09-Aug-2003 -- On August 09, 2003, my wife Corinne and I (Thomas) made two attempts at reaching the confluence 20S 47E. The first attempt brought us within 4.5 km and the second attempt within 2.3 km.
My father-in-law René dropped us off at roughly 3:30 p.m. along the main Antananarivo-to-Antsirabe road, which is of course paved, at a point at which the GPS read about 5.5 km to the Confluence. The village close to the road was Ambatolahy, which is a very small village about 5 minutes (by car) south of Antsirabe. (The paved road I described is National Route 7, or RN 7 for short. It continues through Antsirabe south down to Fianarantsoa. So it's really an Antananarivo-to-Fianarantsoa route.)
The first attempt was on foot, mostly following a narrow, poorly maintained dirt road. The second attempt (later that same day) was much easier since it was a very wide, well-maintained gravel road and since we were in my father-in-law's car (thanks Dada!).
It was somewhat unfortunate that we spent most of our time pursuing the first attempt, since we did not have more than a half hour of daylight to pursue the more promising 2nd route (the one in which we would only have had to walk 2.3 km). However, we did take many photos of beautiful countryside along the first route: beautiful brown rolling hills, with some interesting rock formations at the point we stopped. We could not easily continue due to the hill dropping off into a deep and narrow valley with some narrow rice farms.
Retracing our path back to the main Antananarivo-to-Antsirabe road (along the narrow dirt road), we stopped to talk to a villager. The old woman was very nice (smiled a lot, as the people of Madagascar usually do) and gave us samples of a local vegetable, which we ate as we continued our walk back to the main road. Corinne speaks Malagasy (the native language of Madagascar; along with French) It's very helpful to speak it if you go there (or have a wife that speaks it :-) !!)).
We waited about 40 minutes for Corinne's father René to pick us up. Several villagers walked by, hardly giving us a 2nd look but seeming friendly nonetheless. Resting, we sat down in a dirt ditch along the road, by a small two-story white house and across the road from a small brick structure about 6 feet by 6 feet by 8 feet (height), which Corinne guessed was a small retail venue for selling local products to the villagers. However the shop was shuttered (i.e. closed) and two or three workmen were standing by (waiting for a ride somewhere presumably), using the overhanging roof as shade.
The 2nd route was a very well maintained, very wide gravel and/or dirt road. The entrance to the road was not more than 5 minutes of driving from the start/end of the 1st route we took; probably more like 2 minutes. We noticed it as we drove back north on the main road to Antsirabe, on the left-hand side. It is very visible from the main road, since there are two symmetrically positioned (on both sides of the entrance of the gravel road) signs reading "Holcim" (a company) with a large red-circle logo. The "Holcim" signs are quite large and stand about 10 feet high and 10 feet long and made of wood but with a rock and mortar base, and painted entirely white except for the word "Holcim" and the company logo.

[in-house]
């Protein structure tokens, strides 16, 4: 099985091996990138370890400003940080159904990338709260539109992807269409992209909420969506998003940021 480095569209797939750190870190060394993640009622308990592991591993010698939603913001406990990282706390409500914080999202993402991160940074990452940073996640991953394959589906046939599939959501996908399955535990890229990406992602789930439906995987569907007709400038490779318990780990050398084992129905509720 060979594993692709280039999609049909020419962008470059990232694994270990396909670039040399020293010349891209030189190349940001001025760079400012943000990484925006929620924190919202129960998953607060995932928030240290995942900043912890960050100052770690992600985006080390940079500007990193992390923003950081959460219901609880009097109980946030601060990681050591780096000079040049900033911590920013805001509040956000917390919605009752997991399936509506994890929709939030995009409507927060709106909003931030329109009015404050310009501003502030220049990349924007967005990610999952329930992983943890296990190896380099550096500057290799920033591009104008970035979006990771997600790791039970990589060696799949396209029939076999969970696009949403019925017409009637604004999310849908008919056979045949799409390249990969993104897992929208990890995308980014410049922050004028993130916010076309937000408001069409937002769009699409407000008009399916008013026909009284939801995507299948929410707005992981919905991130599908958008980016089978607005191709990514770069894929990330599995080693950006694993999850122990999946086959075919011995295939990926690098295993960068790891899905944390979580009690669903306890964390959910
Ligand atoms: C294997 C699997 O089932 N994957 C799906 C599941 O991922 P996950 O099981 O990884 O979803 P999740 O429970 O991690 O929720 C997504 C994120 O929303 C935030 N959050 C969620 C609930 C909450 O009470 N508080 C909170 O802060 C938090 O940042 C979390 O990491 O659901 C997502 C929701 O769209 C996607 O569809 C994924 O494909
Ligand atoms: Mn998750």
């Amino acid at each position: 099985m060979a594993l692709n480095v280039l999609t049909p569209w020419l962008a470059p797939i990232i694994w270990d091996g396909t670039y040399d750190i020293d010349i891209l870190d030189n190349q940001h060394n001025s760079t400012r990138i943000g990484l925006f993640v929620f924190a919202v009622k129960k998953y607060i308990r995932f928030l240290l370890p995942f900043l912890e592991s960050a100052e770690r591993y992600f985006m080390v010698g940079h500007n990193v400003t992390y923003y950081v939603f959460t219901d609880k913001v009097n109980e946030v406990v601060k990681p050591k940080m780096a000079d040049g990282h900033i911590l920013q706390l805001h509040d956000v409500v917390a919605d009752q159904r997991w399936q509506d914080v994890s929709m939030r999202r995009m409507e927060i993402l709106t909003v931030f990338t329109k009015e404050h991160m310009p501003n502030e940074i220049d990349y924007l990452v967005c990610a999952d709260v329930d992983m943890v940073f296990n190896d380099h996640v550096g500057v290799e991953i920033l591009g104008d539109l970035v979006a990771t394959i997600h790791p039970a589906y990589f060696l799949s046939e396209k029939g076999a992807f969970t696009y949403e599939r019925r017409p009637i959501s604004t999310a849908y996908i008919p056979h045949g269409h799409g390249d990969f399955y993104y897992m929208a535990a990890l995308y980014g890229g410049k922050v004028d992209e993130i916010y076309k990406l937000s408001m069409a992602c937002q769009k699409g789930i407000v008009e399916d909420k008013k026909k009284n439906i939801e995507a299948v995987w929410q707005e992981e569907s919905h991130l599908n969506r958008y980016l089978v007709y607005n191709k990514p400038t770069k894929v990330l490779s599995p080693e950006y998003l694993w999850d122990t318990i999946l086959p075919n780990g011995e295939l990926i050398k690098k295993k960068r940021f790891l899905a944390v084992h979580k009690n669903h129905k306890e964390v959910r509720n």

Despite the company logo, there was no gate at all. I don't think that the road was for the company's private use as there was a villager with his cattle at one point along the road. The gravel road leads south-southeast from the entrance and has gentle curves and some gentle uphill climbing. It's quite easy to drive, even in a small non-SUV car. By driving up and down the very nice gravel road a couple of times, we managed to find a spot where the GPS read 2.32 km to the Confluence. Above, on a hill overlooking the gravel road, was a radio tower. Close by there was a dirt road that seemed to point west, toward the Confluence. It was getting dark, so we didn't get out of the car to pursue it.
Good luck to any who visit Madagascar and attempt this Confluence! It is probably the easiest Confluence in Madagascar, due to its proximity to the capital (Antananarivo is the capital; Antsirabe is about a 2 or 3-hour drive south along the very curvy but paved Route 7) and its proximity to National Route 7. Be sure to check out the gravel "Holcim" road first, before travelling any dirt roads.
Additionally, be careful with taking photos of the GPS screen with an auto-focus camera. If you have the GPS to far from the camera, the auto-focus is unlikely to focus on the GPS screen but rather focus on the surrounding environment, thus causing the GPS screen to look blurry and illegible in the final photo. (I committed this mistake!!!)
Thanks to my wife Corinne for accompanying me on the hike and providing me support on this project! Thanks to my father-in-law René for patiently driving us back and forth! Thanks to everyone (especially Alex Jarrett) for the great web site!